President Vladimir Putin paid tribute to victims of the Siege of Leningrad on Monday in St. Petersburg and spoke to survivors who said that the name for the celebrations marking the end of the blockade should be changed.
Putin attended a ceremony at the Piskaryovskoye cemetery in St. Petersburg, which was called Leningrad during the Soviet era, on the 70th anniversary of the devastating World War II siege being lifted.
He laid a wreath at the Motherland monument and also honored his older brother, who died in childhood during the siege and is interred in a mass grave at the cemetery, the Kremlin said in a statement.
During a meeting with Putin on Monday, siege survivors complained that the name for the celebration — "the complete liberation of Leningrad from the Nazi blockade by Soviet troops" — completely neglects the role played by the city's people, Interfax reported.
Putin agreed, saying that the Red Army "without a doubt made a decisive contribution to the defense and eventual liberation of Leningrad," but that "without the civilian population … we would hardly have been able to achieve this victory."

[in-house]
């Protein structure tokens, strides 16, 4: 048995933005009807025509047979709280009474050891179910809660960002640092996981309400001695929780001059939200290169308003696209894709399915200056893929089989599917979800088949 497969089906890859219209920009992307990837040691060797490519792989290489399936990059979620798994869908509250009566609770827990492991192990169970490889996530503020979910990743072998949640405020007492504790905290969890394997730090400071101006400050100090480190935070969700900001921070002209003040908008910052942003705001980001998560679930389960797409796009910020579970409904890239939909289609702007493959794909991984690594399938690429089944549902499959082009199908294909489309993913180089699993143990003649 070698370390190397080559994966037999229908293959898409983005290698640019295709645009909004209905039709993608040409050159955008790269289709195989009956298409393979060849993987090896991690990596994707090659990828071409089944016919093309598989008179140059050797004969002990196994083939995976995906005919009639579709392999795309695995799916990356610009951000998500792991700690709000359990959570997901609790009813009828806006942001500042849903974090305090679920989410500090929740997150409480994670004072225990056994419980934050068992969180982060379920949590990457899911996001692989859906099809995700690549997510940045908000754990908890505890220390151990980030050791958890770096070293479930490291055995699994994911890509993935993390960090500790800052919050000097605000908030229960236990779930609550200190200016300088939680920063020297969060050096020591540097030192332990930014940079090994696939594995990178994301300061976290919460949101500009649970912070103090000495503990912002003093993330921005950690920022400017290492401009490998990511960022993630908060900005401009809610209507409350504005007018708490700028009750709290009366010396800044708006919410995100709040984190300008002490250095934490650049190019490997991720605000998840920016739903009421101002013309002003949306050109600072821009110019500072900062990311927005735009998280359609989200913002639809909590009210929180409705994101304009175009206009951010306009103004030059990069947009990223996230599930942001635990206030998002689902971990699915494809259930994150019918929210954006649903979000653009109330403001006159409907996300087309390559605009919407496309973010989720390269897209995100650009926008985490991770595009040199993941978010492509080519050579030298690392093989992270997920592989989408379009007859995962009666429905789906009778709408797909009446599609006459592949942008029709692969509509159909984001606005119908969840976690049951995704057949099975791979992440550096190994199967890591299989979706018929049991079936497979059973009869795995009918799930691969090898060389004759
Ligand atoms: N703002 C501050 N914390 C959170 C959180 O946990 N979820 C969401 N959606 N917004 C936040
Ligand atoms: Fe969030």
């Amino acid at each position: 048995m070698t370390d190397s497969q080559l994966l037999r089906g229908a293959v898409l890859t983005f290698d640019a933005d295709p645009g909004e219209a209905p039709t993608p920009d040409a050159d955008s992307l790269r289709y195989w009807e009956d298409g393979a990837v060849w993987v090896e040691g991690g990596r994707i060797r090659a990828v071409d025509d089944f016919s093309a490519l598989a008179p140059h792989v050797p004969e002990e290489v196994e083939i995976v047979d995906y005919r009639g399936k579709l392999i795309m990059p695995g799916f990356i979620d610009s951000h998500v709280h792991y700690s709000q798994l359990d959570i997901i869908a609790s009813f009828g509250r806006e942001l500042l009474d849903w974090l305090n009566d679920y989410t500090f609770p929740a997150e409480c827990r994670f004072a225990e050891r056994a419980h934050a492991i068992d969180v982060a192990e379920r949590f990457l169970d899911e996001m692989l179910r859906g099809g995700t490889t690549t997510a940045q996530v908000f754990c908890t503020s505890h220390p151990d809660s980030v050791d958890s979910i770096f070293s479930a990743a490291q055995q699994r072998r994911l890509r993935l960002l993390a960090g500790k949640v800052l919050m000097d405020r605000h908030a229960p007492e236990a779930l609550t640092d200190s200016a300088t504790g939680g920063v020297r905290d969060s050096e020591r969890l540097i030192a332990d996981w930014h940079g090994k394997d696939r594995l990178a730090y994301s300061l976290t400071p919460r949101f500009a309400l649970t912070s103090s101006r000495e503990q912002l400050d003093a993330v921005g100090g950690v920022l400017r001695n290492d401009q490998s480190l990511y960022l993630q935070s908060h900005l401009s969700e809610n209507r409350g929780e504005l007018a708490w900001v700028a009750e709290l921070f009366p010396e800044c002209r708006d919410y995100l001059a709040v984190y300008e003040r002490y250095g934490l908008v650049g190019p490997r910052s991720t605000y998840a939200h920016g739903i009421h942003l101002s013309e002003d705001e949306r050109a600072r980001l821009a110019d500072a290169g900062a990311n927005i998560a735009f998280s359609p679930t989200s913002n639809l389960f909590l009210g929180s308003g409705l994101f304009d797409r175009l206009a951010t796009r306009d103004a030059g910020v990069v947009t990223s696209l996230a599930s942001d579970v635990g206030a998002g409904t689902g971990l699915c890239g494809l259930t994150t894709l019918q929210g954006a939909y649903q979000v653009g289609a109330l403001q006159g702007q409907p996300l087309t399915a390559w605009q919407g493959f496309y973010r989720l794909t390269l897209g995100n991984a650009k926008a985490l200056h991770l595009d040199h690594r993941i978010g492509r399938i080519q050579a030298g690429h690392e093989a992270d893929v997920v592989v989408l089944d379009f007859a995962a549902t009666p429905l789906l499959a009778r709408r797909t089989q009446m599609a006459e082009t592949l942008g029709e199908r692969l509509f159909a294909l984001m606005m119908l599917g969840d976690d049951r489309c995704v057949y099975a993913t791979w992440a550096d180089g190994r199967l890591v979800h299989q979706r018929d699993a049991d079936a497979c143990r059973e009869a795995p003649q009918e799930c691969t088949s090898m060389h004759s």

President Vladimir Putin remembers the victims of the Leningrad Siege.
"Without those who worked on the erection of the defensive lines, without those who worked in the factories, without volunteers and units that were formed by the citizens of Leningrad, I know this from my own family history, without these people victory would have been impossible, this is obvious. And this name — it really dilutes some of this," the Putin said.
Putin, who was born in St. Petersburg, called for the city's legislative assembly to rename the anniversary and, if necessary, to elevate the proposal to federal level.
On Sept. 8, 1941, the German army cut Leningrad off from Russian lines. The city's residents struggled for almost 900 days as Adolf Hitler's troops attempted to starve them into submission. On Jan. 18, 1943, the first ray of hope appeared, when the Red Army established a single supply line to the city. Still, the blockade was not fully lifted until Jan. 27, 1944, by which time about 750,000 civilians had died.
German lawmakers have honored the victims of the Nazi army's three-year siege of Leningrad as part of this year's Holocaust Remembrance Day.
Daniil Granin, a 95-year-old Russian survivor, recounted in a speech to the German Parliament on Monday how thousands of people died of starvation each day during the harsh winters in Leningrad, now St. Petersburg.
The siege began in September 1941, three months after Nazi Germany launched Operation Barbarossa against the Soviet Union. (AP)